You have touched upon what constitutes consent in physical relationships. It’s a burning topic ever since the #MeToo movement has gathered momentum around the world. Was that by design to touch upon a topical subject?
There’s obviously a movement around the world and when you write, you have to interpret it and filter it through. If we say we have not been affected by the #MeToo movement then that we are not being completely honest. Apart from looking at men and their ingrained behaviour patterns, there are so many times when a woman out of sheer politeness or the inability to say ‘no’ or to defer refusal, they end up in a situation that they had never planned to be in. That’s something I wanted to capture. The other interesting thing was about a conversation I had with a friend where he was telling me about his encounter with a woman. They talked late into the night — talking about everything including her tattoo on her leg to her mole on her arm — but when he finally went to kiss her, she said ‘no’. At that point, he said: ‘I didn’t know if I continued, if I would be a harasser and if I stopped would I be a loser?’. It was interesting that men are now actually thinking about these things. Maybe even a couple of years ago, this never occurred to them and that conversation was one of the basis of my narrative.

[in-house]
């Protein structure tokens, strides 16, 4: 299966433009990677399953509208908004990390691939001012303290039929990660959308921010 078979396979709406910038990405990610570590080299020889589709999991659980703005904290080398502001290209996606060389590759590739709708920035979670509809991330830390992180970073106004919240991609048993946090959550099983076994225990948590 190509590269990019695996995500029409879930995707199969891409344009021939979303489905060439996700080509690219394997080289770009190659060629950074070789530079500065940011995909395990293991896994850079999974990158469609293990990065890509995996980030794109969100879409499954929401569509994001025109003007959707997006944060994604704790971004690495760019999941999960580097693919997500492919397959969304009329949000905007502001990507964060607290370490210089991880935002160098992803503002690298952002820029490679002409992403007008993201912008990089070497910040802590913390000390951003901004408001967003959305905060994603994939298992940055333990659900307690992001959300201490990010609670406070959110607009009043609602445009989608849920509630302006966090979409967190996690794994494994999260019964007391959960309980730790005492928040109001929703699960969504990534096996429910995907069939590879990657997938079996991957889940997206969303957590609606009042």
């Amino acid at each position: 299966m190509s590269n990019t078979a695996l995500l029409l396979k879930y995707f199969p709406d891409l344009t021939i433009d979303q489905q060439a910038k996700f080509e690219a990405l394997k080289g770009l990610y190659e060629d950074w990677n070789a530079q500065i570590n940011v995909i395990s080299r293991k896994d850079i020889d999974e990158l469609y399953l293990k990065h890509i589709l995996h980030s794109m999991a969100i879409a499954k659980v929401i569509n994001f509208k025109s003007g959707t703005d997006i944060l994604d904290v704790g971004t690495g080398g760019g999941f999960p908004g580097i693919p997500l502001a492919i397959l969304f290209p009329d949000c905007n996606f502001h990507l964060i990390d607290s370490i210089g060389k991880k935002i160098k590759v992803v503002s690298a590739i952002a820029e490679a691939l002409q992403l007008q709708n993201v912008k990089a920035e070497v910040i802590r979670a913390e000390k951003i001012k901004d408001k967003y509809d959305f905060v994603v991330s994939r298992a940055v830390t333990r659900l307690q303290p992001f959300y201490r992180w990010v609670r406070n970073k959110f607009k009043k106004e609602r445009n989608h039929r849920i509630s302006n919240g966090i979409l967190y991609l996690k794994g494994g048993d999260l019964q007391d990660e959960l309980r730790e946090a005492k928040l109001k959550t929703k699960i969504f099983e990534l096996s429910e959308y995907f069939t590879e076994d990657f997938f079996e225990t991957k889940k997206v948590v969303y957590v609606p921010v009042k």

How involved was your editor in your book and were you okay with your text being edited when you became too verbose?
With this book, we ended up chopping 11,000 words. At that point, I felt she’s cutting off my right kidney. But after a week of stepping back and looking at it in perspective, I had to concede she was right. And when it comes to editing, I am easy person. My editors in the past [with prominent Indian English dailies] would say I’m not one who has a large ego. My words are precious to me, but I won’t hold on to it if they’re not worthy. I am an editor’s dream. I don’t know if I’m a reader’s dream but I’m an editor’s dream. About being verbose, she tells me why are you using ‘rambunctious’ when you can use ‘loud’, why are you using ‘languorously’ when you should be using ‘lazily’?
Has your 16-year-old son read your book?
Yes, he has read my book. He heard the story when I made him a captive audience. I trapped with a seatbelt in a plane where he couldn’t move until I finished narrating all my stories. I had two alternative ends for this book and he helped me choose. My little one is a bookworm. She reminds me a lot of what I was like as a kid.
When I think of a child from an acting dynasty, I think they lead party-fuelled glamorous lives. But you seem to have enjoyed a sedate upbringing…
Now, who’s living in the world of stereotypes? You can’t put all of Bollywood in one stereotype. There are people who enjoy different things — some are outdoorsy and some are more sport-oriented. Some like me like to read and everyone is not a shopaholic. But they are all workaholics. It looks very easy from the outside but most of them have this large drive and determination to succeed. Bollywood is not all partying.
DID YOU KNOW?
Twinkle Khanna, who loves sci-fi novels and comics, is a DC fan and not a Marvel one.